Taller buildings in the hearts of more than two dozen neighborhoods, denser housing on some nearby blocks and requirements that developers help create affordable housing.

That’s what Seattle is getting after the City Council voted unanimously Monday to approve some of the most sweeping zoning changes in the city’s recent history.

Getting there took a number of years, as the policy was subjected to community conversations, analysis and legal wrangling. During that time, Seattle witnessed a record-breaking boom.

The council’s vote will allow denser construction in and around 27 neighborhood hubs while requiring developers in those areas to contribute to affordable housing by including low-income apartments in their buildings or by paying fees.

The changes adopted for neighborhoods from Licton Springs to Eastlake and the Central District to Rainier Beach were pitched as a response to rapid population growth and a widening wealth gap.

Outside the 27 hubs with transit stations and lines, blocks where apartment buildings and commercial buildings are already allowed also will be upzoned by one or several stories.


More housing options will be allowed on about 6 percent of Seattle blocks now reserved for single-family houses, though most of the city’s residential land will for now remain off limits to apartments.

“Planning for growth means sharing space to make room for everyone who wants to find their place in Seattle,” said Councilmember Rob Johnson, who shepherded the changes through the council.

Councilmember M. Lorena González said the upzones will “begin the process of dismantling exclusionary zoning laws historically rooted in the intention to exclude people who look like me” from certain blocks.

The plan to harness private construction to help create thousands of units of  low-income housing while making Seattle more urban won support from some developers, nonprofit housing providers, unions, environmentalists and density advocates. Many other cities have such policies. Seattle until recently only had voluntary programs.

“We believe people who make up the social and economic fabric of our city should get to live here,” said Allison Bolgiano with the nonprofit Bellwether Housing, citing teachers, maintenance workers and homeless people as examples. “We house all those people and we want to house more of them.”

Critics said the city should have dealt with each neighborhood separately and described the Mandatory Housing Affordability (MHA) upzones as a sweetheart deal for developers, warning the plan would accelerate the replacement of older, relatively cheaper dwellings with more costly models. They argued against allowing developers to pay fees in lieu of including affordable apartments in new buildings.


“MHA is full of false promises. It will increase, not reduce, the cost of housing,” Wallingford activist Frank Fay said. “It will replace diverse communities with gentrified communities.”

Monday’s changes will require developers to devote 5 percent to 11 percent of their projects to low-income apartments or pay $5 to $32.75 per square foot in fees, depending on where they build and how much heights increase there. The requirements will apply whether or not developers build up to the maximum height and density allowed.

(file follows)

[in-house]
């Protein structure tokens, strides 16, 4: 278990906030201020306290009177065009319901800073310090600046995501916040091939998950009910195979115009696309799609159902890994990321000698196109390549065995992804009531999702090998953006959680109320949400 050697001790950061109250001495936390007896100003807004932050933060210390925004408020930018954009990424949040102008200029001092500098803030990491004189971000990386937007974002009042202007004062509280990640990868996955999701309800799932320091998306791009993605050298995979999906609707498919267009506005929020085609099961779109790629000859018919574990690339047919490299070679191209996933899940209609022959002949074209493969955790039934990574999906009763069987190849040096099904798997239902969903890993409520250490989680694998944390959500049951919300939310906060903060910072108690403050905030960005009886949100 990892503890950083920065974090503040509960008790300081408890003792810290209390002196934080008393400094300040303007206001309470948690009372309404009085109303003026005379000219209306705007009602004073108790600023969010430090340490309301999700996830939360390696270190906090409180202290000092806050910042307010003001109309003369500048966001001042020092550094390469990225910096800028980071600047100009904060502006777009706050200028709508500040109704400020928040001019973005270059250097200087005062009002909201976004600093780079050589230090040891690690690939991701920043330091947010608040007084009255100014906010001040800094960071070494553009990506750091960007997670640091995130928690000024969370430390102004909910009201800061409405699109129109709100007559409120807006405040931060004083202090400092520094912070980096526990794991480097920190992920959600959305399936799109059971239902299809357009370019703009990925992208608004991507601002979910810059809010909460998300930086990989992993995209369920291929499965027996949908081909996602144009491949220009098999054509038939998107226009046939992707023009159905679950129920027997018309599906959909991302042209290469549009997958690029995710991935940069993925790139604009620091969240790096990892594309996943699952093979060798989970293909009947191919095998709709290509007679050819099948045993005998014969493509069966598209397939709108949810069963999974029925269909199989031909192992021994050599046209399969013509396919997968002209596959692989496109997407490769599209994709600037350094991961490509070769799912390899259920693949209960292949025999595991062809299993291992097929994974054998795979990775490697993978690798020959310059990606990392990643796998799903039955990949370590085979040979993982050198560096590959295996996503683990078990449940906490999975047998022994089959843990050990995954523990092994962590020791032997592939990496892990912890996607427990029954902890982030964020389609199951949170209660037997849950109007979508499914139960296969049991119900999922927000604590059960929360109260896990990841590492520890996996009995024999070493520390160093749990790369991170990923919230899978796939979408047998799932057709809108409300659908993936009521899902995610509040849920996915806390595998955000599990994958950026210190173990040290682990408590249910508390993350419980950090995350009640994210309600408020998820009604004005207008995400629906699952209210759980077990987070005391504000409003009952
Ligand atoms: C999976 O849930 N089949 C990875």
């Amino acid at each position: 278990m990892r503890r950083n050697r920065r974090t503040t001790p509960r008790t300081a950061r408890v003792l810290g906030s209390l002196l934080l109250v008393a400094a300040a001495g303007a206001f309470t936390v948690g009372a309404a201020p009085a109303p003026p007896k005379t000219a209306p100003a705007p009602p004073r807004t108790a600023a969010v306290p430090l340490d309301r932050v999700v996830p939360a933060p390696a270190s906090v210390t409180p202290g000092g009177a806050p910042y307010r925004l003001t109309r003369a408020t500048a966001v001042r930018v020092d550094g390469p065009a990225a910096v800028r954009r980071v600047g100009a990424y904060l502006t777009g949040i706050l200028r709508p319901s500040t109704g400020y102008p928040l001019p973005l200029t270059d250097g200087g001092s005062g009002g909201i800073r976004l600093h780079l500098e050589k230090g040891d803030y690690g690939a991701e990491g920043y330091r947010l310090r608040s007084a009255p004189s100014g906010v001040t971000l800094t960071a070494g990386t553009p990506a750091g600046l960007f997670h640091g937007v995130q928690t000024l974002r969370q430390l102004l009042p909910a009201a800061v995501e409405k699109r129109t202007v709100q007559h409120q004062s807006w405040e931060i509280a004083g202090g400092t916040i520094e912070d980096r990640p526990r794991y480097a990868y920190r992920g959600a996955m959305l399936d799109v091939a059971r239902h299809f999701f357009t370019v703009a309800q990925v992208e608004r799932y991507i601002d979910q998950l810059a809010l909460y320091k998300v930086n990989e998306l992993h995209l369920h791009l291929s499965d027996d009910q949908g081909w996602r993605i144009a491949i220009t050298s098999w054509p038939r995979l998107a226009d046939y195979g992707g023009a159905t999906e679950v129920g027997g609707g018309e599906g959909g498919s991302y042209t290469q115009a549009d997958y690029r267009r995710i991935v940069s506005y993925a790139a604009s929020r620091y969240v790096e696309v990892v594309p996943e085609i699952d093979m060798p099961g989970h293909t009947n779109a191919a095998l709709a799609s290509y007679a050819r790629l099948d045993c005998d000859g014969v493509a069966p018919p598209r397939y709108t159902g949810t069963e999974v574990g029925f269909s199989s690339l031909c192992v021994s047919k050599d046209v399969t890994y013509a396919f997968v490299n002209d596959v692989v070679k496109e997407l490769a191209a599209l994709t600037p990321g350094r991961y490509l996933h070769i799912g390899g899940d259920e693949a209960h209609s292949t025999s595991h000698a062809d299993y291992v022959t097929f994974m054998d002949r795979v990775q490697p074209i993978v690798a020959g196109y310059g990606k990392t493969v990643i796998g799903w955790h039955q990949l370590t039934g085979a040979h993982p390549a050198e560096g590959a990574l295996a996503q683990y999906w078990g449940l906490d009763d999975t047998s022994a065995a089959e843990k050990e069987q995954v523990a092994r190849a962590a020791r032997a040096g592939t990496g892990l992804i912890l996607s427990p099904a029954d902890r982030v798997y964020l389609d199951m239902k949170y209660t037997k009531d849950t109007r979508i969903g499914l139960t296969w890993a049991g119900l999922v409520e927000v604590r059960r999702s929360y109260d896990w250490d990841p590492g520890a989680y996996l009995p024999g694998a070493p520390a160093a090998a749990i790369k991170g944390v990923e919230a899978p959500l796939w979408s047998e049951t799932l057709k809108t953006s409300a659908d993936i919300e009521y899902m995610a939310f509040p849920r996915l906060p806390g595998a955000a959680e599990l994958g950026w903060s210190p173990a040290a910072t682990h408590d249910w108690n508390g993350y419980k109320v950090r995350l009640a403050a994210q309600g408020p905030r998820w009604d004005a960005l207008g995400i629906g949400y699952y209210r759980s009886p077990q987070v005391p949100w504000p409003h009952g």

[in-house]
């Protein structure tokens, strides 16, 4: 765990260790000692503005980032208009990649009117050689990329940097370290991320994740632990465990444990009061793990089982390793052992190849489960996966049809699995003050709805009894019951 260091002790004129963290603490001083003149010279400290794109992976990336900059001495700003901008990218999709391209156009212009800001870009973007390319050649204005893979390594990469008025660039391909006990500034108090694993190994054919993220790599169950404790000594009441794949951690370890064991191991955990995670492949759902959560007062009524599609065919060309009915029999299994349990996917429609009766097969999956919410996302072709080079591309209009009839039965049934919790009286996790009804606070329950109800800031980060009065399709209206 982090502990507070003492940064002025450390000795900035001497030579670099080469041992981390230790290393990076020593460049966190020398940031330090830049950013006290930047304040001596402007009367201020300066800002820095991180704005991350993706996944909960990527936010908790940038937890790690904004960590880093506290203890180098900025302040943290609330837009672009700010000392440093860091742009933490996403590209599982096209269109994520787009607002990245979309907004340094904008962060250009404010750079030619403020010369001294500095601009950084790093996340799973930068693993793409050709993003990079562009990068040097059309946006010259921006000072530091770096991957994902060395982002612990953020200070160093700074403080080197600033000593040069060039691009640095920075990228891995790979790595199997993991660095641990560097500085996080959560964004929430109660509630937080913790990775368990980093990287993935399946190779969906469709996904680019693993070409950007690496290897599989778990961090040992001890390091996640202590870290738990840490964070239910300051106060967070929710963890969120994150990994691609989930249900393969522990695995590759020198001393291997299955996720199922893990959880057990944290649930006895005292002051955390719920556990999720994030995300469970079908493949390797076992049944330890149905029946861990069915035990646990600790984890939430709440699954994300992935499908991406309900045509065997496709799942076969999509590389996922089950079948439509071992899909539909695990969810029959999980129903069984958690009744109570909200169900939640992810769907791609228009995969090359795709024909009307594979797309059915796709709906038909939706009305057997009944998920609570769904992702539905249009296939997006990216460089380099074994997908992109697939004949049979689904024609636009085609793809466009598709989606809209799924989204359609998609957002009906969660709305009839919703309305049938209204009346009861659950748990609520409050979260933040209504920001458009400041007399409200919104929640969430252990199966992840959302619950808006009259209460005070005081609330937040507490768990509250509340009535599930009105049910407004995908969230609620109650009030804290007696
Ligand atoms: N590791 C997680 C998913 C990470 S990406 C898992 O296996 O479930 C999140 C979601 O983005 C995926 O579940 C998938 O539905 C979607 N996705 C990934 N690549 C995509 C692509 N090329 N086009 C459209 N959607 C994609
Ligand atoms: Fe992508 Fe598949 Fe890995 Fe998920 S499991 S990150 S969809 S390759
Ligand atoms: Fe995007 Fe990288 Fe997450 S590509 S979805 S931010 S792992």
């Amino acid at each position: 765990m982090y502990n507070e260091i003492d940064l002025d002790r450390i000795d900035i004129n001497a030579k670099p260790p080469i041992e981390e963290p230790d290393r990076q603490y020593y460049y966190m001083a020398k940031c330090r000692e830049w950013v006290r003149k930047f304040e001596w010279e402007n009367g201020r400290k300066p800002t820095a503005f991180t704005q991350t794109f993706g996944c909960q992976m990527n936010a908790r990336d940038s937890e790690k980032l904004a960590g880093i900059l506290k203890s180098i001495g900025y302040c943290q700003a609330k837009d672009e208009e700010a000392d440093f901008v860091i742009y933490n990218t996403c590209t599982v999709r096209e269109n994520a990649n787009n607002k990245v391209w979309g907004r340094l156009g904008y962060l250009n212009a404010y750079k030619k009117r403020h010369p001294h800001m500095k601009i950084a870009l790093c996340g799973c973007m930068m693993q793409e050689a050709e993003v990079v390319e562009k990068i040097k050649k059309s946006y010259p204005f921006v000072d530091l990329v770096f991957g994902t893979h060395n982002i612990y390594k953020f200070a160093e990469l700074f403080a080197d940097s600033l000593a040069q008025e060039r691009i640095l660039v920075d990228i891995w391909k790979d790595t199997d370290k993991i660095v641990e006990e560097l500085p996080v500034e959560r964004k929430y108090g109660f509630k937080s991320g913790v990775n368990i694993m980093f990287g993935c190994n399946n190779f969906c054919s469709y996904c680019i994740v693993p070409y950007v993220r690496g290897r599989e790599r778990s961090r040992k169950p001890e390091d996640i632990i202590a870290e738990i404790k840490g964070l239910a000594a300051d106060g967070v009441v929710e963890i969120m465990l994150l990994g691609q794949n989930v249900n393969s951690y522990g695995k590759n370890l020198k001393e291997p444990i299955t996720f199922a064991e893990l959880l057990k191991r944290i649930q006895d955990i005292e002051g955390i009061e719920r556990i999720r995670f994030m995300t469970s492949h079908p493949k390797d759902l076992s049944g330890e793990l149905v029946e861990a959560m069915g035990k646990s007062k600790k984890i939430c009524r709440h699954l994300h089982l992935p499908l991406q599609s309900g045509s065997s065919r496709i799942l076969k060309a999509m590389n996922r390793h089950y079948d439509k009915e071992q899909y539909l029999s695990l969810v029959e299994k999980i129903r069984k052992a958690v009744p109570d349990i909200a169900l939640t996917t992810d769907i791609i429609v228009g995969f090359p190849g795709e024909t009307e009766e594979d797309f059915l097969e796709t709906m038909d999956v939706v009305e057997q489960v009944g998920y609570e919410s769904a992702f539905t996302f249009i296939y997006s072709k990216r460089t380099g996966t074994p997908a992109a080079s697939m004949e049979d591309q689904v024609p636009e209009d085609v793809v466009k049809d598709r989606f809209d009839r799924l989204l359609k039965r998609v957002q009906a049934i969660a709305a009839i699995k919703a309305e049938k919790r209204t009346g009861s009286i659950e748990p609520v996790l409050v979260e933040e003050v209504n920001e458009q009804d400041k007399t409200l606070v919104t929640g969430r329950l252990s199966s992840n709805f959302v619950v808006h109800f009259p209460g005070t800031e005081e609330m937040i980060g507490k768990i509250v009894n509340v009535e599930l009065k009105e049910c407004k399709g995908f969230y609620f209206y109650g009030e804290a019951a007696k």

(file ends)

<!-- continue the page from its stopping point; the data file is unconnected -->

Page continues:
Seattle officials have estimated the neighborhood upzones will generate as many as 3,000 low-income apartments across Seattle over 10 years.

Councilmember Sally Bagshaw called that “a very important drop in the bucket” and Councilmember Kshama Sawant called it “better than nothing.” What the city truly needs is rent control, Sawant said, arguing against supply-side solutions.

Councilmember Lisa Herbold is pushing a proposal that would require developers who raze relatively inexpensive homes to go above and beyond the MHA policy by replacing them with low-income units or by paying more in fees.

“Today, Seattle took a big step toward more affordable housing choices,” Mayor Jenny Durkan said in a statement.


Along with the upzone legislation, the council passed a resolution that commits the city to consider other steps, such as policies to monitor and combat the displacement of marginalized communities and to protect exceptional trees and historic buildings.

Monday’s vote was the culmination of more than four years of discussions that began when then-Mayor Ed Murray convened a blue-ribbon panel to address the city’s growth and housing problems, including rent and home-price increases.

The University District and blocks in and around downtown Seattle saw MHA upzones in 2017, so the affordable-housing requirements will apply wherever new multifamily buildings and commercial buildings are constructed. The 2017 upzones are expected to yield an additional 3,000 low-income apartments over 10 years.

But arguments about Seattle’s zoning are hardly over.

Neighborhood-association activists who delayed the upzones for several month with an unsuccessful legal challenge against the city’s environmental analysis said Monday they may now appeal the plan to the state’s Growth Management Hearings Board.

Meanwhile, a debate over the rest of Seattle’s residential blocks could start as soon as this year’s council races, pitting voters who want denser options on blocks now reserved for single-family houses against those who want to halt what they describe as a “top-down” approach to growth.

“I think that is the next conversation to have,” said Councilmember Teresa Mosqueda, who supports more changes, partly to address Seattle’s history of racial segregation.



Seattle upzoning won’t ‘solve’ housing challenges, but it’s a start